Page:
Legislation is awaiting Gov. Andrew Cuomo’s signature that would permit all five East End towns to use up to 20 percent of its Community Preservation Fund dollars for water quality improvement projects.
The legislation passed both houses of the New York State Legislature last week, and if the governor OK’s the measure, voters in each town would vote on a referendum to amend the preservation program.
In addition to using the funds for water projects, the legislation extended the life of the program — which has been in effect since 1999 and brought in over $1 billion since its inception — for another 20 years.
Assemblyman Anthony Palumbo called the legislation “a great idea,” adding that the towns will be able to use the funding to their desire — a win for local government control.
“Each town can do as they see fit,” said Mr. Palumbo. “Less government is more.”
The CPF is funded through a two-percent tax of real estate purchases in the five East End towns. Passed initially to preserve open space and preserve a rural quality of life on the East End, the program in recent years has received a push to expand to include water quality upgrades to preserve local waterways — another vital aspect to East End life.
“The perception and hope was that if we preserved the land, that would also protect the water,” Assemblyman Fred Thiele — who drew up the original CPF legislation in the late 1990s — said in November. “That didn’t turn out to be true.”
In recent weeks, the lack of water preservation has been evident in the thousands upon thousands of dead bunker that have washed ashore in Flanders Bay. Scientists have blamed the die-off largely on excessive amounts of nitrogen in local waters, which stem from fertilizers and outdated cesspools and septic systems.
The news from Albany comes as a mixed blessing in Riverhead, as a similar piece of legislation failed relating to the Community Preservation Fund. The measure would have freed up CPF money for Riverhead it currently can’t spend on anything besides debt.
The town borrowed against its future CPF revenues starting in 2002 and initially brought in more than enough to pay for what it had borrowed. But after the real estate crash hit in 2007, the town could no longer keep up with its debt payments as the price of real estate dropped — and tax revenue along with it.
It now owes more than it can pay on the debt each year, using a surplus it had built up in the program’s early years. However, that surplus is expected to run out in close to three years, according to Supervisor Sean Walter, who last year called the fund “bankrupt.”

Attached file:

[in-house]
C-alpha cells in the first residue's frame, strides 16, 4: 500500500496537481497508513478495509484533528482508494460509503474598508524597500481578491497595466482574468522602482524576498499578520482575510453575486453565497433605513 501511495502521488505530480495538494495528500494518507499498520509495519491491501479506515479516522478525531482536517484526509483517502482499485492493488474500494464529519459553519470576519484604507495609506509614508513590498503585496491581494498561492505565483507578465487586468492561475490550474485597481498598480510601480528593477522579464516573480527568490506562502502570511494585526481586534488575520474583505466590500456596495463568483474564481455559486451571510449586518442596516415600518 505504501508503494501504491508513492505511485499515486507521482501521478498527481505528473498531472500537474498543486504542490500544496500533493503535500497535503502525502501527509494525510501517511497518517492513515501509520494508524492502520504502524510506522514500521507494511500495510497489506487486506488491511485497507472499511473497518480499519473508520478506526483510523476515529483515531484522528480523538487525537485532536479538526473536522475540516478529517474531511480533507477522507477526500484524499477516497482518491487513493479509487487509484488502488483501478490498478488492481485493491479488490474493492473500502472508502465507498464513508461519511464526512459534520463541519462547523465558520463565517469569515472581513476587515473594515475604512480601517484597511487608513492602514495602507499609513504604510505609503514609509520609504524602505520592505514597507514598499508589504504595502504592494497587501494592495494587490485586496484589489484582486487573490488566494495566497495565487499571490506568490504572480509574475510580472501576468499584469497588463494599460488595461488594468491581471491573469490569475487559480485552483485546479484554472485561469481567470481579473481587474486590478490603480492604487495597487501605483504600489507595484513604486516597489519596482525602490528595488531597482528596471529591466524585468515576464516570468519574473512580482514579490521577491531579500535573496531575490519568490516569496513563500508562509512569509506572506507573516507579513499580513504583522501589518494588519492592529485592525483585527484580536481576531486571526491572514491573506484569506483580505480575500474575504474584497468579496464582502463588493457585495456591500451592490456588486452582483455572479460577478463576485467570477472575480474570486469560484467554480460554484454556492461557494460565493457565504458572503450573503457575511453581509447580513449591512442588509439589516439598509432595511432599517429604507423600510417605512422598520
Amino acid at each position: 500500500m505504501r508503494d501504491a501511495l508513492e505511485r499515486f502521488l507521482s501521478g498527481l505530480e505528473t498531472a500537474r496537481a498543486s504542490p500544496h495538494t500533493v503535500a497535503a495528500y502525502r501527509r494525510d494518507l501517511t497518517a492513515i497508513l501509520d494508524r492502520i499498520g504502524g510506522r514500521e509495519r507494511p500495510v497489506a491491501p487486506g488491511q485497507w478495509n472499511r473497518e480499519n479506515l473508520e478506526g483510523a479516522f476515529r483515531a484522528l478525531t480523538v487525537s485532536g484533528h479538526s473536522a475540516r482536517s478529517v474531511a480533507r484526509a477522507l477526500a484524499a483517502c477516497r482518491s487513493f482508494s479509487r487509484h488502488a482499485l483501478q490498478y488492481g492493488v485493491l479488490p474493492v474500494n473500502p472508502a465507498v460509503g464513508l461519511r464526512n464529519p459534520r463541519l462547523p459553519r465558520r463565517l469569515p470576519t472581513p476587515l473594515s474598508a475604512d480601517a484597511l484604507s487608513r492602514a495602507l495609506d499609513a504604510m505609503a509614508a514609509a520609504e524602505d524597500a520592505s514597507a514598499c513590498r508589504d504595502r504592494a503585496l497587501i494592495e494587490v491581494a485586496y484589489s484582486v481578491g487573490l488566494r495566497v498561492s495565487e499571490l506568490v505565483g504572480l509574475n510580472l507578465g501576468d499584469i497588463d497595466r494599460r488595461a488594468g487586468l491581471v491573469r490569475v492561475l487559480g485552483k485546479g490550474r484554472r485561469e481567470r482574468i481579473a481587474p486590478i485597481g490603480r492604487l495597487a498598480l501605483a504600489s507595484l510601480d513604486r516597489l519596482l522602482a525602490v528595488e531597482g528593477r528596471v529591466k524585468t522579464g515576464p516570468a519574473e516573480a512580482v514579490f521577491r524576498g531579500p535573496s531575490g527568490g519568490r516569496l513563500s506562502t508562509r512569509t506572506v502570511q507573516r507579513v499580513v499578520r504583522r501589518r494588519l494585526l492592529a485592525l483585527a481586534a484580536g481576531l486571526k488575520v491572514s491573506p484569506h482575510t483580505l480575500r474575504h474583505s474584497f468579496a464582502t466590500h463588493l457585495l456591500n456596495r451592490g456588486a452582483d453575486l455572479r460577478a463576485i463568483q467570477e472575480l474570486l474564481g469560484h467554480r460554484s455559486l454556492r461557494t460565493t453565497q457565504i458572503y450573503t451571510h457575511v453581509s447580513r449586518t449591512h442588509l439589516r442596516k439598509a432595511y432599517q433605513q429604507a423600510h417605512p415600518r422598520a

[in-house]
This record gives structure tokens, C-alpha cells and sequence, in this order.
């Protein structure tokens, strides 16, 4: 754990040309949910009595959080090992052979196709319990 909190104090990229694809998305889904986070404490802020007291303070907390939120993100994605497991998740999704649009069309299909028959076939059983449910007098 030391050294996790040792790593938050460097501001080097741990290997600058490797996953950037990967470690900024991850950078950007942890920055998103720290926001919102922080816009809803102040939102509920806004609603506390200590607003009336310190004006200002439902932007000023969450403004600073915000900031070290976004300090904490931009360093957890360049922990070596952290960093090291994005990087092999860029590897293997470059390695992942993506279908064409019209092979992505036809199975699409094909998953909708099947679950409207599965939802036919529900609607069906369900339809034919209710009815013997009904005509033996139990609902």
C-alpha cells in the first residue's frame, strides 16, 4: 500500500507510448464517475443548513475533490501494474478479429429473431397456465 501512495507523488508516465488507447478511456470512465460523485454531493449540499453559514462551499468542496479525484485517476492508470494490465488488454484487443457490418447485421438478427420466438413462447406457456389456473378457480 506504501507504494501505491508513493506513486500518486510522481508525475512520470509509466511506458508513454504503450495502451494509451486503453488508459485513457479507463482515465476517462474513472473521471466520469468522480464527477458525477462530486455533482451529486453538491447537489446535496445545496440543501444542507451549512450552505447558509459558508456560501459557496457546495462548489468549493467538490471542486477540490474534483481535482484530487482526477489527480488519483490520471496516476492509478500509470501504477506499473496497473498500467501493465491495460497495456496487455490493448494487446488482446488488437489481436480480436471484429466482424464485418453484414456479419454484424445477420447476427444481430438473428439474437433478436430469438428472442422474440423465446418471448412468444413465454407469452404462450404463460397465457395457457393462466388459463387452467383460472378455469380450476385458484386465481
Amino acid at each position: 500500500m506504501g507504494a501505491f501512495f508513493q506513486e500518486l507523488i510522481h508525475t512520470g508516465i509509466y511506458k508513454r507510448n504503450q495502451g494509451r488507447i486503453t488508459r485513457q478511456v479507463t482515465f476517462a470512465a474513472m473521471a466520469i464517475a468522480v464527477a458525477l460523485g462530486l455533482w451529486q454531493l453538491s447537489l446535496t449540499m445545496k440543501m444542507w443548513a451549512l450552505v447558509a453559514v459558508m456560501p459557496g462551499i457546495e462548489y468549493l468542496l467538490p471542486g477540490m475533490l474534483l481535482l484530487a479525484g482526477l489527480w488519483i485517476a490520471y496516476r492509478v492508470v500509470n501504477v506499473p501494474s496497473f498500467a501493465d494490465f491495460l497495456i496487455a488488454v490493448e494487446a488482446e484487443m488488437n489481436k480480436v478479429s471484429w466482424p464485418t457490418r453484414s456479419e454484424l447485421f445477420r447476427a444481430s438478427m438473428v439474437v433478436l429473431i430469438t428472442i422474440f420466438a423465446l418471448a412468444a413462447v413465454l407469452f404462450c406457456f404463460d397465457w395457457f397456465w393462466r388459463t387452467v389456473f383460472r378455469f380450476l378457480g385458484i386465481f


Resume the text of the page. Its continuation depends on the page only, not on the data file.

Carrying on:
If those reserves dry up, the town would have to cover the difference through its general fund — which would be another issue, as the town’s bond rating was downgraded by Moody’s in March due to a depletion of its reserves.
The legislation that passed in the state Senate but didn’t make it out of the Assembly would have permitted the town to refinance and extend its CPF debt payments through the year 2050. State law currently limits those debt repayments to have to be paid back over a 25-year span — the period of the land purchases’ “probable usefulness,” according to the town attorney’s office. The town hoped to extend that restriction since the usefulness of preserved land or water quality projects could be far longer than that, they argue.
“It’s like refinancing a mortgage on a house,” he said. “Instead of paying a 15-year mortgage we want to extend it to the 30-year. We wanted to refinance over the longer term to get our debt payment down.”
If he wins re-election this fall, Mr. Walter said he’s confident he’ll be able to devote the time necessary to lobby the right people in Albany next year to get the legislation passed. The supervisor said that because of an upcoming Republican primary race, he has been unable to focus his efforts on getting the legislation passed.
Southold Supervisor Scott Russell said on Tuesday that while “there are certainly some compelling aspects to” the extension of the CPF and water quality aspect to it, a lack of detail on what kind of projects the tax would actually pay for concerned him.
“It’s a very important goal,” he said, about improving groundwater quality. “But nobody has enumerated how that money should be spent, and it’s difficult to ask voters to agree to a tax when you haven’t identified for them where or how the money should be spent.”
In the case of CPF purchases, properties are identified and prioritized in advance. According to the text of the legislation, new changes to the CPF law point out six different kinds of water projects the funding could be used for: water quality improvement projects, wastewater treatment improvement projects, aquatic habitat restoration projects, pollution projects, stormwater collection systems and vessel pumpout stations.
Because of the lack of clarity, he said, Mr. Russell said he foresees a lot of money being spent on “soft costs” such as consultants and studies, rather than the projects themselves.